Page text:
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But your dates are all wrong!

Some Bad Archaeology is just so outrageously Bad that it can only be examined charitably by assuming that its proponents are slightly confused. How else can you explain the complete lack of critical judgment, the belief in ancient fairy stories, the utter absence of logical thought they display? Either that, or they have a particular agenda, usually driven by a religious viewpoint.

Creationism

Of all the forms of Bad Archaeology, creationism is perhaps the worst: its practitioners are frequently not of the honest-but-deluded category but are cynical manipulators whose principal interest is in the power they wield over their disciples and congregations. It’s not the creationist Bad Archaeologists who are confused, but their deluded followers. Creationism was the first hurdle that developing Good Archaeology overcame, back in the late eighteenth and early nineteenth centuries. The dishonest charlatans who promote it deserve constantly to be exposed as the evil frauds they really are.

Immanuel Velikovsky

Immanuel Velikovsky proposed an amazingly dynamic history of the solar system, with Venus and Mars originating as comets ejected by Jupiter, each having a close encounter with earth and participating in major events in human history (or the history of the ancient Hebrews, at least). This was all to support his reconstructed chronology of the Middle East during Bronze and Iron Ages, which involved down-dating Egyptian chronology to fit in with Biblical chronology, which he seems to have regarded as authoritative and unquestionable. However, he did not fall into the creationist camp: he was quite happy to reject the pre-flood chronology of Genesis.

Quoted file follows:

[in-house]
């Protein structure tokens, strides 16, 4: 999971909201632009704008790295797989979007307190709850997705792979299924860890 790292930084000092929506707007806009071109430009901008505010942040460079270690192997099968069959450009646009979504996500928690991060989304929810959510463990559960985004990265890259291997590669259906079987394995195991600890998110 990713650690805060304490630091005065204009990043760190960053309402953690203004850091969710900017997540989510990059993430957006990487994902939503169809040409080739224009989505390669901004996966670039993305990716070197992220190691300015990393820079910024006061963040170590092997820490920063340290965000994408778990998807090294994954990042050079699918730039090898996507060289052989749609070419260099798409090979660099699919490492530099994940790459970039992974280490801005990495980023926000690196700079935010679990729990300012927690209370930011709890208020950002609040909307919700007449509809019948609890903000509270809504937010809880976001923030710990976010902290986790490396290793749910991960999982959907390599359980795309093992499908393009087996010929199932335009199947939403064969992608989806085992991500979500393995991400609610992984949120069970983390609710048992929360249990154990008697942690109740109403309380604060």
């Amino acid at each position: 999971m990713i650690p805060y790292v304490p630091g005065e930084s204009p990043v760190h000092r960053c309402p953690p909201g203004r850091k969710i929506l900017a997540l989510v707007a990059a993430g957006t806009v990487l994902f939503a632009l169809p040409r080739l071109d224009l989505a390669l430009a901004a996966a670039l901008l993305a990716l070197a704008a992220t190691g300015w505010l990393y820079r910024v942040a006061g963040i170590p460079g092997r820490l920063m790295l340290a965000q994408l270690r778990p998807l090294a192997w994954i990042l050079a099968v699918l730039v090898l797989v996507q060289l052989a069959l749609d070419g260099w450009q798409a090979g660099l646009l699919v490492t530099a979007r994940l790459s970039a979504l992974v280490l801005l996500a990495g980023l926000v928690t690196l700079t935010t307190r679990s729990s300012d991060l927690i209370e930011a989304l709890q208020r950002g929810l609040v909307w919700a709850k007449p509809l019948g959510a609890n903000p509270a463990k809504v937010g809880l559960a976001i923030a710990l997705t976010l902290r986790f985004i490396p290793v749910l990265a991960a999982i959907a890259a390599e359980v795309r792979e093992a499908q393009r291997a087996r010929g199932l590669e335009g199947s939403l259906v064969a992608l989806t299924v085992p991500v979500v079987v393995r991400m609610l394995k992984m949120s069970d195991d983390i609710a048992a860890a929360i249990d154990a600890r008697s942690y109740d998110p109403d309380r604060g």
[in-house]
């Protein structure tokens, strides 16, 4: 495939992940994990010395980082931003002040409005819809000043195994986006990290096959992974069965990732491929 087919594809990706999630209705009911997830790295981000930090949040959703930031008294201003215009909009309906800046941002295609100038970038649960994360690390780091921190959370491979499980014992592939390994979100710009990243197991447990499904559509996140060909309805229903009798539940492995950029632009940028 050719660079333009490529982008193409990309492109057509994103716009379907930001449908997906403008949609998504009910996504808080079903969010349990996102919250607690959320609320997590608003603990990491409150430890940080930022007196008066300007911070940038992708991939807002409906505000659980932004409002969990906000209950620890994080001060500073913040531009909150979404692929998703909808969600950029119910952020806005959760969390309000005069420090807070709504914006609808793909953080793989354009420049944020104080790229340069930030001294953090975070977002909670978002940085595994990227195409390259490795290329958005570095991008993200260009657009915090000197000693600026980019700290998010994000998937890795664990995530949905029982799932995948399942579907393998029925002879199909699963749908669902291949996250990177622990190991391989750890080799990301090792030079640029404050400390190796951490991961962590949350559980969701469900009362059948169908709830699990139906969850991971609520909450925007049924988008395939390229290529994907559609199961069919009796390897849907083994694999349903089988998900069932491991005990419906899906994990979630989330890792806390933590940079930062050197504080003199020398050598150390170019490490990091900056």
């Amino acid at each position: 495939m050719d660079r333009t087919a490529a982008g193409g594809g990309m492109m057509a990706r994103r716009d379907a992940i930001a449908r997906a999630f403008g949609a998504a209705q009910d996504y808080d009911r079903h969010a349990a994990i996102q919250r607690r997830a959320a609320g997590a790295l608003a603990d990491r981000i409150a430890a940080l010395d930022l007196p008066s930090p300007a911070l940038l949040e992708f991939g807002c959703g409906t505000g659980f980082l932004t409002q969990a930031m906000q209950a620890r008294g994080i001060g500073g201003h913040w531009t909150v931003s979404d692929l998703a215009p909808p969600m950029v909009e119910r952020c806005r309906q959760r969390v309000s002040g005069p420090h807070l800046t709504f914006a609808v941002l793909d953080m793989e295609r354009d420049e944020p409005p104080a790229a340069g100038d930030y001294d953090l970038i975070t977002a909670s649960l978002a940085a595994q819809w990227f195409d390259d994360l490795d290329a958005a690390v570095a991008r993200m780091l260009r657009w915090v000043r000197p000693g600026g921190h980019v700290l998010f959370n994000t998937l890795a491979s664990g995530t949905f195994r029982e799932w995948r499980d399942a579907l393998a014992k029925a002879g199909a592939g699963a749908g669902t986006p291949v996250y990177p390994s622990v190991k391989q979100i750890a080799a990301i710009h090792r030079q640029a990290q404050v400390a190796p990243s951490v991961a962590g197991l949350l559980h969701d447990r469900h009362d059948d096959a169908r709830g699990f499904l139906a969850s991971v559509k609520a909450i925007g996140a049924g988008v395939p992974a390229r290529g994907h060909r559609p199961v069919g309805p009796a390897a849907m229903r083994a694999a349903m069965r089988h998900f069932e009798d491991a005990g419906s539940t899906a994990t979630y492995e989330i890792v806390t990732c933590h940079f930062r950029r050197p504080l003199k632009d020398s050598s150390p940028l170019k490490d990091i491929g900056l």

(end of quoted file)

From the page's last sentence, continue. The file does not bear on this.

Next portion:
Ahmed Osman

An Egyptian writer, Ahmed Osman, has identified Tjuya, the father-in-law of pharaoh Akhnaton, with the Biblical patriarch Joseph, Akhnaton himself with Moses and Akhnaton’s successor, Tut‘ankhamun, with both Joshua and Jesus of Nazareth (thet’s three characters for the price of one!). He uses verses from the Hebrew and Christian Bibles, the Qur‘an and ancient texts to make his case. These identifications have not found favour with Egyptologists or Biblical historians. Why?

David Rohl’s ‘New Chronology’

Following in the footsteps of Immanuel Velikovsky, historian David Rohl has attempted to revise ancient Egyptian and other Middle Eastern chronology, largely to bring it into line with the Bible, which includes identifying an obscure Hyksos ruler with the Hebrew patriarch Jacob and identifying the mortuary statue of his son, Joseph. Although he does not specifically say that his reconstructed chronology was done for religious reasons, it is clear that he is desperate to harmonise other ancient documents with the Hebrew Bible.